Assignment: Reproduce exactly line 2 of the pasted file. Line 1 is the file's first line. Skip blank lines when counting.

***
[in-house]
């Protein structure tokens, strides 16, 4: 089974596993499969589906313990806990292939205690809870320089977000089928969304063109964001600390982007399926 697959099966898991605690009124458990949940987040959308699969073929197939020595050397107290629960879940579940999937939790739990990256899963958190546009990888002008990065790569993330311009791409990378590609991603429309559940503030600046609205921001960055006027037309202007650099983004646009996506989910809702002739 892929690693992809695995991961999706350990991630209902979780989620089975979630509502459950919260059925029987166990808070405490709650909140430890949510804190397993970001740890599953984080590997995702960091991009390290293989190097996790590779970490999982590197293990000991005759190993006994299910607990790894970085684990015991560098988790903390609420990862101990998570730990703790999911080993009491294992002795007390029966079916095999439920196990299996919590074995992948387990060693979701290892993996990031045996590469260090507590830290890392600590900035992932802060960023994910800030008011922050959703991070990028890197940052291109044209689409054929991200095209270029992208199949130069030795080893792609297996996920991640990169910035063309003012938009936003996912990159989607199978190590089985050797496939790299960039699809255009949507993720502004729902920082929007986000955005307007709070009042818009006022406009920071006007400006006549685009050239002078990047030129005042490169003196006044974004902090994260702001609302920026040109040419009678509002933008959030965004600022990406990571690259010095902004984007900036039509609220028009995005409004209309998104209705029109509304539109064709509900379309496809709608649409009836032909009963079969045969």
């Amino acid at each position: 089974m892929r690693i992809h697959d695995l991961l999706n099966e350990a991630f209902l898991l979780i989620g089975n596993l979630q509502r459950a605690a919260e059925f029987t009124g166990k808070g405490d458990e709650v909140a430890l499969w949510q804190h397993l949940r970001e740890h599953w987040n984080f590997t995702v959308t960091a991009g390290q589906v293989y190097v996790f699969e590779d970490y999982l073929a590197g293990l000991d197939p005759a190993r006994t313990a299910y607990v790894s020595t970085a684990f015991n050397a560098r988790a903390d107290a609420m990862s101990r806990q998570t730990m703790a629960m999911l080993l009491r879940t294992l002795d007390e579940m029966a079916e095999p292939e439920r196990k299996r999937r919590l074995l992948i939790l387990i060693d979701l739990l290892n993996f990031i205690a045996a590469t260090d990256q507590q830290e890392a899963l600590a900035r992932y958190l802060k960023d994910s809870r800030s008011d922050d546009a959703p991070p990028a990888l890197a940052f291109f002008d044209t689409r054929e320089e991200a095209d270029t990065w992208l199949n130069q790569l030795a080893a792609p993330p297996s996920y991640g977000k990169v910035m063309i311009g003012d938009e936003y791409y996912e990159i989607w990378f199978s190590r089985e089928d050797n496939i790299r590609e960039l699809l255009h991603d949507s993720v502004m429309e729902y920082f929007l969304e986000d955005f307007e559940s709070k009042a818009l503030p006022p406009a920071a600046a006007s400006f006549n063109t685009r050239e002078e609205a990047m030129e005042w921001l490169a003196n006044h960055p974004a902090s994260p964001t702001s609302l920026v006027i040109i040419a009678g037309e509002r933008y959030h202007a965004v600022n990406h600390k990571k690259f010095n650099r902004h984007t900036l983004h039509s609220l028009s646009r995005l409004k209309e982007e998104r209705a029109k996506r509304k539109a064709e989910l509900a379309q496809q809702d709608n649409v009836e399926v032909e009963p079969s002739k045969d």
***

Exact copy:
């Protein structure tokens, strides 16, 4: 089974596993499969589906313990806990292939205690809870320089977000089928969304063109964001600390982007399926 697959099966898991605690009124458990949940987040959308699969073929197939020595050397107290629960879940579940999937939790739990990256899963958190546009990888002008990065790569993330311009791409990378590609991603429309559940503030600046609205921001960055006027037309202007650099983004646009996506989910809702002739 892929690693992809695995991961999706350990991630209902979780989620089975979630509502459950919260059925029987166990808070405490709650909140430890949510804190397993970001740890599953984080590997995702960091991009390290293989190097996790590779970490999982590197293990000991005759190993006994299910607990790894970085684990015991560098988790903390609420990862101990998570730990703790999911080993009491294992002795007390029966079916095999439920196990299996919590074995992948387990060693979701290892993996990031045996590469260090507590830290890392600590900035992932802060960023994910800030008011922050959703991070990028890197940052291109044209689409054929991200095209270029992208199949130069030795080893792609297996996920991640990169910035063309003012938009936003996912990159989607199978190590089985050797496939790299960039699809255009949507993720502004729902920082929007986000955005307007709070009042818009006022406009920071006007400006006549685009050239002078990047030129005042490169003196006044974004902090994260702001609302920026040109040419009678509002933008959030965004600022990406990571690259010095902004984007900036039509609220028009995005409004209309998104209705029109509304539109064709509900379309496809709608649409009836032909009963079969045969």